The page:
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How to Set a Political Trap

Back in 2000, there was a debate between Al Gore and Bill Bradley held at the Apollo Theater in Harlem. As you might expect, the topics largely focused on things of particular concern to the black community. It was a very contentious debate, but Gore ultimately landed a knockout punch in the following exchange.

GORE: That’s not true either, not true. That’s not true either. Let me respond to this. You know, we’ve had basically the same length career in the Congress, and over the course of that time, I’m proud that I have a better COPE (ph) voting Record measured by the support of working men and women and organized labor than Senator Bradley. I compiled that better record in a state in the South where it was not always that easy compared to New Jersey.

I have — I am the one who has been endorsed by the leading pro- choice group. I have been endorsed by organized labor. I have been endorsed by Senator Ted Kennedy and by virtually the entire Congressional Black Caucus.

Now, do you think that they all have such poor judgment, Senator Bradley?

(APPLAUSE)

BRADLEY: What I think is they don’t know your record as a conservative Democrat.

(BOOING)

(APPLAUSE)

BRADLEY: They — they don’t know that you voted five times over three years for a tax exemption for schools that discriminate on the basis of race. It’s in the record. The Black Caucus stated so.

SHAW: Time.

BRADLEY: It’s there in the record.

GORE: You know what? In my experience, Black Caucus is pretty savvy. They know a lot more than you think they know.

(APPLAUSE)

You know, they’re not — black — Congressional Black Caucus is not out there being led around, you know. They know what the score is. And they also know that their brothers and sisters in New Jersey said you were never for them walking the walk, just talking the talk.

It was one of the oldest tricks in the book. Al Gore could point to the polls that showed that he was winning the black vote. He had the endorsement of the Congressional Black Caucus. Was Bill Bradley saying that blacks were stupid or uninformed or just “didn’t know” Al Gore’s record?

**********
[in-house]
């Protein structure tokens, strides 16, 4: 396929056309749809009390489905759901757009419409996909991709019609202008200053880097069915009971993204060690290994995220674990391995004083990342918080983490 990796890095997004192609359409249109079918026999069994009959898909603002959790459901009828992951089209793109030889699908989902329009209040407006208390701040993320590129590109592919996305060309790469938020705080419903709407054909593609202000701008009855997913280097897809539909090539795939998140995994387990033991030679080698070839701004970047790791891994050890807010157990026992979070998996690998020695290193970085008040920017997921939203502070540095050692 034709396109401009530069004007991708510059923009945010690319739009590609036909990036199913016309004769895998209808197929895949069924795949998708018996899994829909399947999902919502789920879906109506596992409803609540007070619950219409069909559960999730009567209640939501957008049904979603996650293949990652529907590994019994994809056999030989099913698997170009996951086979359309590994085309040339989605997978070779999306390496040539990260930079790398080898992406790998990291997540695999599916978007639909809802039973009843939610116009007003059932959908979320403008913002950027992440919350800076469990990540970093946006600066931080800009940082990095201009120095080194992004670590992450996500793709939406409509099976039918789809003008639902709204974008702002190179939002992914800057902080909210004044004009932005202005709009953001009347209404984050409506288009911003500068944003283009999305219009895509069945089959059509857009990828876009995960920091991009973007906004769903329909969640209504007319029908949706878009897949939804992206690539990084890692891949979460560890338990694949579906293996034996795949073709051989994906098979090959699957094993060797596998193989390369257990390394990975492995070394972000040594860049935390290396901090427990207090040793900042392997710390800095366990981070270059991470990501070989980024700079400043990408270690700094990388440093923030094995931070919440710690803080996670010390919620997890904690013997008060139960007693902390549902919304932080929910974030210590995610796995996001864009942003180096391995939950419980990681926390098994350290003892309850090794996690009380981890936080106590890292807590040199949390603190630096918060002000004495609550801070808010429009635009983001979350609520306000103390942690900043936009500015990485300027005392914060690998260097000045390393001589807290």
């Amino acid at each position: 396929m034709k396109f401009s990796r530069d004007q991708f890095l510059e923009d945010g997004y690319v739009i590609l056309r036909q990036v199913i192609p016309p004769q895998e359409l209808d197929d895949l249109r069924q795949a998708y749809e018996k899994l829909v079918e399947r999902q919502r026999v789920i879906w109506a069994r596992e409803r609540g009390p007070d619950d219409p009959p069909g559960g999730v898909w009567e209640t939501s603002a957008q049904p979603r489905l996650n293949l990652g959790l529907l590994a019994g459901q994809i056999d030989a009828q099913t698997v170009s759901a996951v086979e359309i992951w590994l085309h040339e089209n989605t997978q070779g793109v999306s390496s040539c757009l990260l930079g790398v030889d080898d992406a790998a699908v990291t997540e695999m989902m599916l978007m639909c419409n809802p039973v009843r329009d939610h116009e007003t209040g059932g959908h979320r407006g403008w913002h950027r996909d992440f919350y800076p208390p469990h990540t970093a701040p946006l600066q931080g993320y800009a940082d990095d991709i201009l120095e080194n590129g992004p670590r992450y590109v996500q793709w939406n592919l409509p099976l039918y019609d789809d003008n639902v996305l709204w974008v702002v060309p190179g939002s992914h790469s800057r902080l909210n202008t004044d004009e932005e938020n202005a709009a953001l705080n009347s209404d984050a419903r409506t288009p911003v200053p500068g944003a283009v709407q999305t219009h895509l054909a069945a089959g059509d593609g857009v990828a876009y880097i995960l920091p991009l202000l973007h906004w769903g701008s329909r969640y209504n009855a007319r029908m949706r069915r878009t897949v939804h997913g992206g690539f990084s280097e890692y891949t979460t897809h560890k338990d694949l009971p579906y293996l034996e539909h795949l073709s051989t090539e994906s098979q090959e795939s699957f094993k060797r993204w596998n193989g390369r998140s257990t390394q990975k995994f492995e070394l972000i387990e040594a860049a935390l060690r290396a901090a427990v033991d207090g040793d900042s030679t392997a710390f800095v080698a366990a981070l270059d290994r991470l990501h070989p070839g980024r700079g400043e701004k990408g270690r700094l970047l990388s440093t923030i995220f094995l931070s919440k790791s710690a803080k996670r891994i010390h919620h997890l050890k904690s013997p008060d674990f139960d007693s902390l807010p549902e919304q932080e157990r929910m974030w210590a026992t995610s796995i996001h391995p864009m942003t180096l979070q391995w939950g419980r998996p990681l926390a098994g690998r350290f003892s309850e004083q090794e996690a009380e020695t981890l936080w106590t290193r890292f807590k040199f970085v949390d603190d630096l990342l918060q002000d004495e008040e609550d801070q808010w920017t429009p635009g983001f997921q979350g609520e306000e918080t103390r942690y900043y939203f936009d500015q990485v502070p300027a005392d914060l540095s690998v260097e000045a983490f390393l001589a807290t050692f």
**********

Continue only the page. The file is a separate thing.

Are you calling black people dumb?

Bill Bradley wasn’t calling anyone dumb, but he was suggesting that if black people knew more about Al Gore’s record they’d be less inclined to support him.

Donald Trump uses this kind of thing all the time, although in a slightly different way. He says that people like what he’s saying, that he didn’t make any gaffes, that he won debates, because the polls say he’s winning. If you’re ahead, you can accuse your critics of questioning the intelligence and judgment of the electorate, and any subgroup of the electorate.

It’s elementary politics, and it works until your support dries up and you can no longer argue that the people are with you.

Bill Bradley got roundly booed for suggesting that black people didn’t know Al Gore’s record, and that was the sound bite played from the debate with Howard Dean ‘Aaaarrgh-style’ repetitiveness.

This is history that Sanders should remember, because it’s easy to fall into the same trap. People ask him why blacks are supporting Clinton and the natural response is to say that things will change when people are more knowledgeable about their respective records.

Even if you think that is true, it’s a trap.

The best you can do is to say that you hope to change people’s minds.

Discuss



This post first appeared on Booman Tribune ~ A Progressive Community, please read the originial post: here

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How to Set a Political Trap

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